Fibrosis is characterised by the excessive accumulation of extracellular matrix (ECM) by fibroblasts or fibroblast-like cells, causing tissue scarring and impaired cellular function. This process can occur in various tissues, including the liver, where hepatic stellate cells may undergo similar activation pathways as fibroblasts, contributing to liver fibrosis.
This application note outlines the creation of 3D cell models using human lung fibroblasts and liver stellate cells printed in RASTRUM™ Matrix. The models maintained cell viability over time and the RASTRUM™ Matrix components did not activate fibroblasts. Fibroblast activation was successfully induced by adding TGF-β, leading to increased collagen I expression. This highlights RASTRUM™'s capability to produce 3D fibroblast models for applications like phenotypic screening.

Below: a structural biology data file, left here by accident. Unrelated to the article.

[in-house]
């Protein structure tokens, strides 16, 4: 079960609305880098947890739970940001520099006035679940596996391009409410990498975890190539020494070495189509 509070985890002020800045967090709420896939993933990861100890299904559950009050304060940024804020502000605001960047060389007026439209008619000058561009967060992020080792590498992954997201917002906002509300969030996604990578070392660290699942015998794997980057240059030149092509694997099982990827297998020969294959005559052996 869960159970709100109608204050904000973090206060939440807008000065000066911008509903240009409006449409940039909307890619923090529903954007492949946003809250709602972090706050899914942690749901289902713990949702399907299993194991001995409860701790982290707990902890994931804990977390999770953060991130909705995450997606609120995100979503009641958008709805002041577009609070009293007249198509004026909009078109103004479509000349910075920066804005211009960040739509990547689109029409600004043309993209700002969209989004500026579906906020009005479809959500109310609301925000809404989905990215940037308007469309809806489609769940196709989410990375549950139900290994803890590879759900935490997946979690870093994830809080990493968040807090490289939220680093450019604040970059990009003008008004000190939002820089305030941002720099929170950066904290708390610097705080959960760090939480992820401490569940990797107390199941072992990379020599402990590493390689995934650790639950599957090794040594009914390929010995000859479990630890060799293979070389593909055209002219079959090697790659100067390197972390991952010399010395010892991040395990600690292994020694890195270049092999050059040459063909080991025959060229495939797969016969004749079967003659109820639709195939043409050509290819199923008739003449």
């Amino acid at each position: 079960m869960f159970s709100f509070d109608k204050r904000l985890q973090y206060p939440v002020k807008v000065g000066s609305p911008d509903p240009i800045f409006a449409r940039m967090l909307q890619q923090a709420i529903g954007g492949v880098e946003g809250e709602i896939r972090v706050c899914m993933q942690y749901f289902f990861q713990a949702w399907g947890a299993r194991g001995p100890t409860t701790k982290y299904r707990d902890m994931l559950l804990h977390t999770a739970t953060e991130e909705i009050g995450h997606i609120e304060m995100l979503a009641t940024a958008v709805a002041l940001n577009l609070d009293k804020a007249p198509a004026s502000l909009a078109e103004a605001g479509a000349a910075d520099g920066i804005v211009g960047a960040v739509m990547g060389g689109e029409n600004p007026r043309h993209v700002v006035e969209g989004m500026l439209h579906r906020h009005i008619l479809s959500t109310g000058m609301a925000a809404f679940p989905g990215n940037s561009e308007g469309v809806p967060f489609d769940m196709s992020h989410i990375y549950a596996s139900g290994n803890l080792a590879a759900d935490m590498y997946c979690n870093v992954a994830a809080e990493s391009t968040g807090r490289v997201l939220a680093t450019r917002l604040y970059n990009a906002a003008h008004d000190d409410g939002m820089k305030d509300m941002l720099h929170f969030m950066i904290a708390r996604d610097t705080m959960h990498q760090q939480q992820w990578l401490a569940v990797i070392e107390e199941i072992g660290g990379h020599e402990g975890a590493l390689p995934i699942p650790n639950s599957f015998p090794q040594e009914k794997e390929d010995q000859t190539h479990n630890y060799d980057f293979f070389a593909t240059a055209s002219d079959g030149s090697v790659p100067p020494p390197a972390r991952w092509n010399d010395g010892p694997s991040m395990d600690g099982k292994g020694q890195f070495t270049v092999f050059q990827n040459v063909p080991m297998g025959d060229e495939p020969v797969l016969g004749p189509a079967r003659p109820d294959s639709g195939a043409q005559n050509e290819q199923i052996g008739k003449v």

In this application note, you'll learn that the RASTRUM™ Platform enables:
- Creation of 3D lung fibroblast and liver stellate cell models with in vivo-like network morphologies
- Generation of models with tightly controlled matrix compositions that maintain fibroblasts in an activatable state
- Modelling of fibrosis via TGF-β-mediated activation
- Seamless immunofluorescent imaging and gene expression analysis of classic markers of fibrosis, including extracellular proteins like collagen I